On Jan. 13 in the Syrian city of Daraya, five people were killed and more than 20 injured after being exposed to a mysterious gas. Syrian activists, including some witnesses on the ground, believe that the attack is evidence the Syrian government is still using chemical weapons against its own people—months after that regime pledged to destroy its nerve gas arsenal.
A group of survivors of Syrian government atrocities, including chemical weapons attacks verified by U.N. inspectors, visited Washington this month to press the White House, State Department, and Congressional officials to take a more active role in preventing atrocities in Syria—and to further investigate this alleged attack on Jan. 13.
The U.S. government, however, isn’t inclined to do so—despite Syrian President Bashar al-Assad’s promise in September to give up his chemical stockpile, and despite mounting calls in Washington to do more about the ongoing carnage in Syria.
“I don’t think it’s a credible claim,” one U.S. intelligence official told The Daily Beast. “There were a bunch of rebel groups involved in that conflict at the time. And they can’t get their story straight.”
Eyewitnesses say otherwise. Oussama al-Chourbaji, a pharmacist from Daraya who represents the medical office of the Daraya local council, said he witnessed the immediate aftermath of the Jan. 13 attack and the treatment of victims.
“We don’t know exactly what chemical was used, but I can tell you all of those who were affected or killed had the exact same symptoms as the August 21, 2013 attack (in East Ghouta) in which Sarin gas was used,” he said, referring to the massive chemical strike in the Damascus suburbs that killed nearly 1400 people, by some estimates, and brought the United States to the brink of intervening in the Syrian civil war.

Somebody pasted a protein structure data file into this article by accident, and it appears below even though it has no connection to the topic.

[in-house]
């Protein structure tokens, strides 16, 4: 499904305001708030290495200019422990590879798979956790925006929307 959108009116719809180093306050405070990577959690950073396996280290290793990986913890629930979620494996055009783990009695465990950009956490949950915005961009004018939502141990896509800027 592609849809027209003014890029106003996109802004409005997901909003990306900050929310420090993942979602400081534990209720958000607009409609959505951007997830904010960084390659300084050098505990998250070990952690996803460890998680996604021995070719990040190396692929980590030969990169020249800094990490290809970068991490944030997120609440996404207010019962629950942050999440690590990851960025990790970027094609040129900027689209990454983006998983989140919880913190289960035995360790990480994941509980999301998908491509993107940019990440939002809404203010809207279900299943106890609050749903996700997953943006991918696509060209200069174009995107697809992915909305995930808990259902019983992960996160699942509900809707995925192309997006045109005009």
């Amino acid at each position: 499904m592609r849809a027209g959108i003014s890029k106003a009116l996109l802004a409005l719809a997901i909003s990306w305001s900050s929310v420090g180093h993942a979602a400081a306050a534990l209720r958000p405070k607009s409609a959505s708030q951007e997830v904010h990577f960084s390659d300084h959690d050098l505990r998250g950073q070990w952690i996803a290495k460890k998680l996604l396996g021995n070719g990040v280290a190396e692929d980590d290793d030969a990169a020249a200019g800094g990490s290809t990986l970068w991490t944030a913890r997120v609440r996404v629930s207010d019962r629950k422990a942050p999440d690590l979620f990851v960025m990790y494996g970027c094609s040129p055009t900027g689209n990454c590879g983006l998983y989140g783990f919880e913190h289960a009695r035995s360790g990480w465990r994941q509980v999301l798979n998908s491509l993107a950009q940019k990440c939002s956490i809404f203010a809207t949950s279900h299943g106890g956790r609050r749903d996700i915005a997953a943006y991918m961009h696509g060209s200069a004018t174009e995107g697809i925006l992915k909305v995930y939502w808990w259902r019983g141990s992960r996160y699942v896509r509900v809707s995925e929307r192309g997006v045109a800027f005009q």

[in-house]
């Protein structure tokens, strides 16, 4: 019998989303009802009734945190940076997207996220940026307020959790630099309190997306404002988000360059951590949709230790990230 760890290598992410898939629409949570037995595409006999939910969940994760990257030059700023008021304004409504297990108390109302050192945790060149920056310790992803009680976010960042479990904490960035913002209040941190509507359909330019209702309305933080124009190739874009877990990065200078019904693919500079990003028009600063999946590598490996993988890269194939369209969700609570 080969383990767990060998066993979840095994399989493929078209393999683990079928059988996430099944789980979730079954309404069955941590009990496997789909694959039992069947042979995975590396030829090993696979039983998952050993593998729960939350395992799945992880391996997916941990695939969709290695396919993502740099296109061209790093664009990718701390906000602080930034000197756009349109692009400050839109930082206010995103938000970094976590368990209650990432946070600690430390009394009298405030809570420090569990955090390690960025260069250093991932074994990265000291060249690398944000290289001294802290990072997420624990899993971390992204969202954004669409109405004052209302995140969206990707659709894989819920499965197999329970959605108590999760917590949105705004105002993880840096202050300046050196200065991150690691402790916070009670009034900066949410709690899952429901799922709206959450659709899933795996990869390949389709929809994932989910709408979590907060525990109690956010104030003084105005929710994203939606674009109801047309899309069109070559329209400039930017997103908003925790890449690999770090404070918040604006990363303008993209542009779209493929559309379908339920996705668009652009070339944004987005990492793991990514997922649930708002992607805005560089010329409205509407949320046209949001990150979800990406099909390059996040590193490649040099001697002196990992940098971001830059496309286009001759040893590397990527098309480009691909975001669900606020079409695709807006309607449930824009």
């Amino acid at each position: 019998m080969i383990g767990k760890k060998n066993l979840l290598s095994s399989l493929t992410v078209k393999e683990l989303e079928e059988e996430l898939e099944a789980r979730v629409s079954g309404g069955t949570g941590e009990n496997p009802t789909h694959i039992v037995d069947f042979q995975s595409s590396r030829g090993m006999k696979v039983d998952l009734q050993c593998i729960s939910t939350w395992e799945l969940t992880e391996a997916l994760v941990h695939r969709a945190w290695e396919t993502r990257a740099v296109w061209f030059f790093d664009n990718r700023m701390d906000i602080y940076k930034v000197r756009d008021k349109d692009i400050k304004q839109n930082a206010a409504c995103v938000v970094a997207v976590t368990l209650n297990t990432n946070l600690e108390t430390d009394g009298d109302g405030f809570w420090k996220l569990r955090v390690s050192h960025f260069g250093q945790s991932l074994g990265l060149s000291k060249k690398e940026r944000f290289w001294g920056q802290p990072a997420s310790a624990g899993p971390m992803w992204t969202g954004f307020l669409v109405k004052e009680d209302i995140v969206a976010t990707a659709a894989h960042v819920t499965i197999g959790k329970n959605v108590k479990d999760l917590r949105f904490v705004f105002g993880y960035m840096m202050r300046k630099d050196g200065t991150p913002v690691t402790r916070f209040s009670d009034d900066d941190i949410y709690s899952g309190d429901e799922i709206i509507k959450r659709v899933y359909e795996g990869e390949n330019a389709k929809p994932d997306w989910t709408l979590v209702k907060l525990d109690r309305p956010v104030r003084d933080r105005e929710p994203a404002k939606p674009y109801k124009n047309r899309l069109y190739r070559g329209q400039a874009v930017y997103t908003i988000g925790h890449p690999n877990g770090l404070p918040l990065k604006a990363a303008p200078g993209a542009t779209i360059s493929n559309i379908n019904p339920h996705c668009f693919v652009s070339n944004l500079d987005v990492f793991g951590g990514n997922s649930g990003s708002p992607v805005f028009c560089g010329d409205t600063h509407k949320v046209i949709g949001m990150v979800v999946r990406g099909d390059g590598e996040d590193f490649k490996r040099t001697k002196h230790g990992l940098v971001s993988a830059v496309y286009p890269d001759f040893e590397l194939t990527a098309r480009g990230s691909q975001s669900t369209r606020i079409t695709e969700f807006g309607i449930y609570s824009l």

Doctors on the ground collected samples of blood and other evidence from the victims but were unable to smuggle the samples out of the country to be examined, said al-Chourbaji. The samples are still in the hands of local leaders. One surviving victim from the attack was able to leave the city and is currently being transported to Jordan.
“There were three bombs, the first one and then after some time, two more came down. Five died right away after breathing in the gasses that came out of the bombs,” he said.
Dan Layman, spokesman for the Syrian Support Group, an American organization that works with rebel groups, said that his organization has been working to collect more information about the Jan. 13 gas attack. According to SSG sources on the ground, a hand-thrown bomb filled with a chemical substance was thrown from a building filled with Syrian Arab Army officers, after the building itself was surrounded by a group of rebel fighters, he said.
The bomb immediately incapacitated the group of fighters, four of whom died, the SSG reported. According to SSG’s sources on the ground, other victims experienced myosis—constriction of the pupils—labored breathing, dizziness, and convulsions. Victims were treated with atropine, which was somewhat successful in combatting the symptoms. Atropine is a standard treatment for those exposed to Sarin nerve gas.
Al-Chourbaji said the revolutionaries hit with the gas bombs were from the Brigade of Daraya Martys. The local council of Daraya issued a press release about the attack at the time and posted photos of the victims on their Facebook page and videos of the victims on YouTube. These images, however, were nowhere near as graphic as the ones that came out after the Aug. 21 strike.
Two administration officials told The Daily Beast that the State Department was aware of the reports about the Jan. 13 gas attack but was unable to corroborate or confirm that chemical weapons were used. One official raised the possibility that some other kind of poison gas, not a “chemical weapon,” might have caused the injuries and deaths. (The Syrian military has also been known to mix more and less-lethal gasses in order to mask the use of chemical weapons.)